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The workforce participation of Indian women remains one of the lowest in the world, with only two out of ten within 15-45 age group being employed, highlights a study titled ‘Women’s Economic Mobility and Online Exposure’, by Koan Advisory Group (Koan), a New Delhi-based public policy consulting firm and the Ola Mobility Institute (OMI), a policy research and social innovation think tank. Based on a survey of 4091 women across 10 cities, this is a first-of-its kind study that quantifies the impact of granting digital accessibility to them on the Indian economy.

Conducted over a period of eight months in 2021-22, the Koan-OMI study found that, if they were given access to digital services, women spent an average of extra 78 minutes a day being engaged in gainful employment. However, the time she allots to unpaid household activities does not reduce.

More importantly, the study found that if women had access to online services, they would spend an additional 102 million hours on paid activities in the economy. This could result in the generation of an additional $103 billion in monetary value, or 3.9 percent of the GDP. Almost 29 percent of this gain is due to a jump in productivity, while the remaining 71 percent is due to additional time allocation. Importantly, these gains are likely to increase as digital services expand their footprint in India, because network effects bestow increasing value gains.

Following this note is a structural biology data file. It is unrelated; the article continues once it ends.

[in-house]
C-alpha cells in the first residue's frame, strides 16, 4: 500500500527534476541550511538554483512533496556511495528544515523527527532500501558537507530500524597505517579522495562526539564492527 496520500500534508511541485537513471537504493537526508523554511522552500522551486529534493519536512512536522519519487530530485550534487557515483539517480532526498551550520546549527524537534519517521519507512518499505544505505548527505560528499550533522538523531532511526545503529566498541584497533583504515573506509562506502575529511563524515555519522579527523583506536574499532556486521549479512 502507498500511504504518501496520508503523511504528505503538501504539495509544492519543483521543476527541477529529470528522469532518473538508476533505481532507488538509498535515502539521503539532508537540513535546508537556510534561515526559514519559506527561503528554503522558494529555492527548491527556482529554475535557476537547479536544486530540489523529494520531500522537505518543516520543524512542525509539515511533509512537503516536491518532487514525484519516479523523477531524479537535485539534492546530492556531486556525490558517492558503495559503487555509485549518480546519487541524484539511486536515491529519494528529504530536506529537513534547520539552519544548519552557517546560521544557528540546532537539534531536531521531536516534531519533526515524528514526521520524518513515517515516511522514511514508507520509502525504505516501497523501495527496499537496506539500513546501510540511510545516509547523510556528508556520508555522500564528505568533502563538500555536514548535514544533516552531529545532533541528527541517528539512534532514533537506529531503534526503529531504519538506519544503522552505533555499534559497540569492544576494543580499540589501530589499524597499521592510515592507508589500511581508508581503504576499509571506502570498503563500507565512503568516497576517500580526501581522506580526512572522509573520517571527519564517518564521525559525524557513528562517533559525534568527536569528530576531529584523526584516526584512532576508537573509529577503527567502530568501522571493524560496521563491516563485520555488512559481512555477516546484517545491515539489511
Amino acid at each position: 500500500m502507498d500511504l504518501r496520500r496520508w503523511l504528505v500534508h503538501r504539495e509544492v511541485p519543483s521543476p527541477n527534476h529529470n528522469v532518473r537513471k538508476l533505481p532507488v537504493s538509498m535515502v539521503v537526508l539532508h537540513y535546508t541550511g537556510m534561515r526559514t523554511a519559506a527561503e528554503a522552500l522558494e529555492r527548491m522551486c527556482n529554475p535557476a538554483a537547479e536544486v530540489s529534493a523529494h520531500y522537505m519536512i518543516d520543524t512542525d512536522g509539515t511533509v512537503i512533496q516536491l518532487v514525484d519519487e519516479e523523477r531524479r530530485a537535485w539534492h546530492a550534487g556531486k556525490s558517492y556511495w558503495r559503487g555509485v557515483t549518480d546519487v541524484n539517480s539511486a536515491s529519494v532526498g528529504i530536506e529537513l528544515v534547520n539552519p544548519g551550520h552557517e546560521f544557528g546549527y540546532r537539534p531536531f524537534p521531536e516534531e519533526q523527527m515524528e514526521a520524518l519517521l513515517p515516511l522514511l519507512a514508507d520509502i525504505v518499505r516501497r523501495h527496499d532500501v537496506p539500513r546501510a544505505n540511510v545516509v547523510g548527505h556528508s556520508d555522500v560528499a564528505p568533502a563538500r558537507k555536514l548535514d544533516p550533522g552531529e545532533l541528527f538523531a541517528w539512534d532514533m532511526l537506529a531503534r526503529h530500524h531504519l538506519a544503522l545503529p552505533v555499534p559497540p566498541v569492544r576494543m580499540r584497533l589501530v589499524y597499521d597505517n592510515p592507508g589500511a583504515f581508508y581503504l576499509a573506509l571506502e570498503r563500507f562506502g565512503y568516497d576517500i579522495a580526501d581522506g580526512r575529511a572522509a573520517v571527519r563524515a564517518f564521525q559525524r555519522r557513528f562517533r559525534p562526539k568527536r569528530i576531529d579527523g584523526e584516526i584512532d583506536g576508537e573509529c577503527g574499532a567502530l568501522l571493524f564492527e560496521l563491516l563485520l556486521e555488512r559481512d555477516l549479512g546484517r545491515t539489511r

The study also identifies India’s twin challenges: first, an already low women unemployment rate and second, its fall in recent years. Before 2007-08 the country fared relatively better because the ratio stood at more than 2.5 for every 10 women of employable age, according to the study. In sharp contrast, the women workforce participation in East Asian countries and China is 4.4. It is even higher in the European Union (4.6), North America (4.6) and Sub-Saharan Africa (4.6) and Oceania (4.7).

“The findings of this study are in stark contrast to the current understanding on women’s labour force participation (WLFP), wherein women are seen as passive agents and factors like rising household income, declining opportunities for women and gender wage gap, safety concerns and patriarchy, are identified the main reasons of a low and falling WLFP. Conversely, we find that women exercise much more agency in workforce participation than they are given credit for,” said Vivan Sharan, Partner, Koan Advisory Group.

To download the report/study, please click here.

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